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Gold Districts of California

LA PORTE

Location. This district is in southwestern Plumas County in the general vicinity of the old mining town of La Porte, 25 miles south of Quincy and 50 miles northeast of Oroville. It was one of the great placer-mining districts of the state.

History. The streams were placer-mined early in the gold rush and were reported to have had very rich yields. The town, first known as Rabbit Creek, was renamed in 1857 after La Porte, Indiana. Hydraulic mining began in the middle 1850s and continued through the 1880s. During this time the district was enormously productive; the output from 1855 to 1871 alone was reported to have been at least $60 million. Appreciable drift mining and some lode mining were carried on. Some mining activity continued until the period of World War I. The district was prospected again during the 1930s, but apparently little mining has been done here since. La Porte was a noted early-day "snowshoe" or ski resort.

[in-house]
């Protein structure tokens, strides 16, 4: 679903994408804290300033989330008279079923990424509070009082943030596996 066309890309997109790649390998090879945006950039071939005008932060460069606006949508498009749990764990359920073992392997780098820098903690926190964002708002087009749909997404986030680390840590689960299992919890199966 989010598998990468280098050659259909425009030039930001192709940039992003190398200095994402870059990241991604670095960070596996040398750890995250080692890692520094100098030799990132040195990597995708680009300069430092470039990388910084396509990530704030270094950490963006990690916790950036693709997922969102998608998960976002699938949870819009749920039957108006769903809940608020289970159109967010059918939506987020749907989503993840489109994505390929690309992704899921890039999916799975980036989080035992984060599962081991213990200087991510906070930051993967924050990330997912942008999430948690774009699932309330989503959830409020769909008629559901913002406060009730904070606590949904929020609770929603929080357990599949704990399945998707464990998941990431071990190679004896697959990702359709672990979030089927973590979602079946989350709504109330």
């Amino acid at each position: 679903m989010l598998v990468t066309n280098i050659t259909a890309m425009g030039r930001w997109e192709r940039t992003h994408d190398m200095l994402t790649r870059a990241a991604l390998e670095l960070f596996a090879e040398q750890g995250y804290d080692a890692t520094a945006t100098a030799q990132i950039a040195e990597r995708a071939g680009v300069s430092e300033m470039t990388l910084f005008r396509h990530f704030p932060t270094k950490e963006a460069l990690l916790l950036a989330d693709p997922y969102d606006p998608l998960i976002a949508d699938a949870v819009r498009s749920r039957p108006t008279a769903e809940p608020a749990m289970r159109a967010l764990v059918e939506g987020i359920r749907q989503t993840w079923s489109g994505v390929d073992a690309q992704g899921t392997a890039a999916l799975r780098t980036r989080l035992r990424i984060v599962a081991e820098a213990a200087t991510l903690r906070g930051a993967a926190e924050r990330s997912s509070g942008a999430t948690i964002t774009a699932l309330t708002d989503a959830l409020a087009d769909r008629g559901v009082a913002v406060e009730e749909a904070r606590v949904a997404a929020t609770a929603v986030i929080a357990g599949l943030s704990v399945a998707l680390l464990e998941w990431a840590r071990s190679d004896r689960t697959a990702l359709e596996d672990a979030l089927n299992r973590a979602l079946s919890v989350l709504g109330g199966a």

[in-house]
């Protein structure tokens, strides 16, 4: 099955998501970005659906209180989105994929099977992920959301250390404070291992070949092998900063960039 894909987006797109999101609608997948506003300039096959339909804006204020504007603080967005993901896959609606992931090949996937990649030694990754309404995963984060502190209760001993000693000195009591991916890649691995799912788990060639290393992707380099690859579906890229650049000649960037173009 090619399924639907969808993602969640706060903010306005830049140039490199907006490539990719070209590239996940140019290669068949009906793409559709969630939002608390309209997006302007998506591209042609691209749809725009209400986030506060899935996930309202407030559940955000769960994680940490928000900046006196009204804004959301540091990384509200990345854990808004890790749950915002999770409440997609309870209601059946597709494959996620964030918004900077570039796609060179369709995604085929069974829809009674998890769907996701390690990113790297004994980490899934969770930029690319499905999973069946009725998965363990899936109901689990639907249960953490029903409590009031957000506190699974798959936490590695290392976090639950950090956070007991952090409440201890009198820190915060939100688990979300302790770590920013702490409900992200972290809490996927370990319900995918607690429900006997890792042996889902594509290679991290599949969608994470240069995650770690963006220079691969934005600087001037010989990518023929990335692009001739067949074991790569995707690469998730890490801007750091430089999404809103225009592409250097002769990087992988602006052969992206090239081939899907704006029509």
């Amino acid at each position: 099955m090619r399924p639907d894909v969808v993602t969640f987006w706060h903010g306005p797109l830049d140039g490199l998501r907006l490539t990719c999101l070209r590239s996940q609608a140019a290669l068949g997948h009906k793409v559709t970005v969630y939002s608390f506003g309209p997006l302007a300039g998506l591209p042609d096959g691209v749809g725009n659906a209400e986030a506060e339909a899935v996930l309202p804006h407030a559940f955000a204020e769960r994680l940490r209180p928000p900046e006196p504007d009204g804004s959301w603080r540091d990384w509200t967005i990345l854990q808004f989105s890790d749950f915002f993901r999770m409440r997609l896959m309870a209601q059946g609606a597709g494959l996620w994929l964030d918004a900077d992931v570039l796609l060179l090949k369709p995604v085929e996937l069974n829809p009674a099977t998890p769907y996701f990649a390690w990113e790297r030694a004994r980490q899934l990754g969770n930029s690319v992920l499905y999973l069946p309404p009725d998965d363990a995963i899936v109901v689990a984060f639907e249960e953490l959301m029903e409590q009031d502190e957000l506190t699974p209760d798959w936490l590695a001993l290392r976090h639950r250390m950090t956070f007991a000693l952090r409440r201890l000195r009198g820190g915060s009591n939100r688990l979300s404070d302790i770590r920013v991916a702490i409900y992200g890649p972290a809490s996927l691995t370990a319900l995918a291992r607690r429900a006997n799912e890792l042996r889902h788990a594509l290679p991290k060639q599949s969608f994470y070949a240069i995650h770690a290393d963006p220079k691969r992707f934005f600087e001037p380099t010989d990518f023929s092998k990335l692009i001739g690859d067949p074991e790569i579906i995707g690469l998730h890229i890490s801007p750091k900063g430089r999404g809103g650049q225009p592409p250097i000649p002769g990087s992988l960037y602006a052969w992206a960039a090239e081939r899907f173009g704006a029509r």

Geology. The main Tertiary channel of the North Fork of the Yuba River, known as the La Porte channel, extended south-southwest from Gibsonville into this district. From here the channel continued southwest and south again to be joined by a branch from the east from the St. Louis-Table Rock area. The main channel today continues on south to the Poverty Hill and Brandy City districts. At La Porte, the channel is 500 to 1500 feet wide and as much as 500 feet thick. The lower gravels are quartz-rich and up to 80 feet thick. Most of the gold was recovered from near bedrock. The gravels are capped by thick beds of sand and "pipe" clay. During the heyday of mining in the district, these lower gravels yielded from 1/10 to as much as one ounce of gold per cubic yard. To the east the channel deposits are capped by andesite as much as 800 feet thick. Also to the east, considerable faulting has disturbed the channel gravels. Bedrock consists principally of amphibolite, with a one-mile wide belt of slate and quartzite of the Calaveras Formation (Carboniferous to Permian) in the central portion. There are some narrow gold-quartz veins in the district.

Excerpt from: Gold Districts of California, by: W.B. Clark, California Department of Conservation, Division of Mines and Geology, Bulletin 193, 1970. 

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